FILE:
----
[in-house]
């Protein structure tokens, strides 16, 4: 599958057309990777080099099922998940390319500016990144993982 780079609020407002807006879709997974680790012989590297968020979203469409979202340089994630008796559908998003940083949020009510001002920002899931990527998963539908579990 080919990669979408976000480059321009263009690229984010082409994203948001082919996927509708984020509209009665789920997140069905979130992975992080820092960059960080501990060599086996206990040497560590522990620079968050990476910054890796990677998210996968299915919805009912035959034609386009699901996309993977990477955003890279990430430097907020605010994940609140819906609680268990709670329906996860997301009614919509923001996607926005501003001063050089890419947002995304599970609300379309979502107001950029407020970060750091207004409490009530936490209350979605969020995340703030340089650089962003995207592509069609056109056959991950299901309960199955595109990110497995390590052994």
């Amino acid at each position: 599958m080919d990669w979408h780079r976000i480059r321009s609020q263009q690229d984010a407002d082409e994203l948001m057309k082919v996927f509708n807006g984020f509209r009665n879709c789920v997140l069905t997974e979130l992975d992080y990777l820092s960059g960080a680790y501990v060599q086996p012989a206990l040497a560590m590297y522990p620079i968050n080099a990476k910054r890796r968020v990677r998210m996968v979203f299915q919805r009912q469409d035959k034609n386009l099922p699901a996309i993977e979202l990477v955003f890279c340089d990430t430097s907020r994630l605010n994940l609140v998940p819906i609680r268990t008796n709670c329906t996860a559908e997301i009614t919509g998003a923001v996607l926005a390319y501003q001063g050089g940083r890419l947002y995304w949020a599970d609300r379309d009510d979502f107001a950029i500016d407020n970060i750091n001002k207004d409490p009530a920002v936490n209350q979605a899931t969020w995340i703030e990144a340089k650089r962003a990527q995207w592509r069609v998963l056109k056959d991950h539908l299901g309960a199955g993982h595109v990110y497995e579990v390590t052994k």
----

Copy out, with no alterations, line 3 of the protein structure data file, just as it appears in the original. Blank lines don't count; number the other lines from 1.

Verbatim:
């Amino acid at each position: 599958m080919d990669w979408h780079r976000i480059r321009s609020q263009q690229d984010a407002d082409e994203l948001m057309k082919v996927f509708n807006g984020f509209r009665n879709c789920v997140l069905t997974e979130l992975d992080y990777l820092s960059g960080a680790y501990v060599q086996p012989a206990l040497a560590m590297y522990p620079i968050n080099a990476k910054r890796r968020v990677r998210m996968v979203f299915q919805r009912q469409d035959k034609n386009l099922p699901a996309i993977e979202l990477v955003f890279c340089d990430t430097s907020r994630l605010n994940l609140v998940p819906i609680r268990t008796n709670c329906t996860a559908e997301i009614t919509g998003a923001v996607l926005a390319y501003q001063g050089g940083r890419l947002y995304w949020a599970d609300r379309d009510d979502f107001a950029i500016d407020n970060i750091n001002k207004d409490p009530a920002v936490n209350q979605a899931t969020w995340i703030e990144a340089k650089r962003a990527q995207w592509r069609v998963l056109k056959d991950h539908l299901g309960a199955g993982h595109v990110y497995e579990v390590t052994k």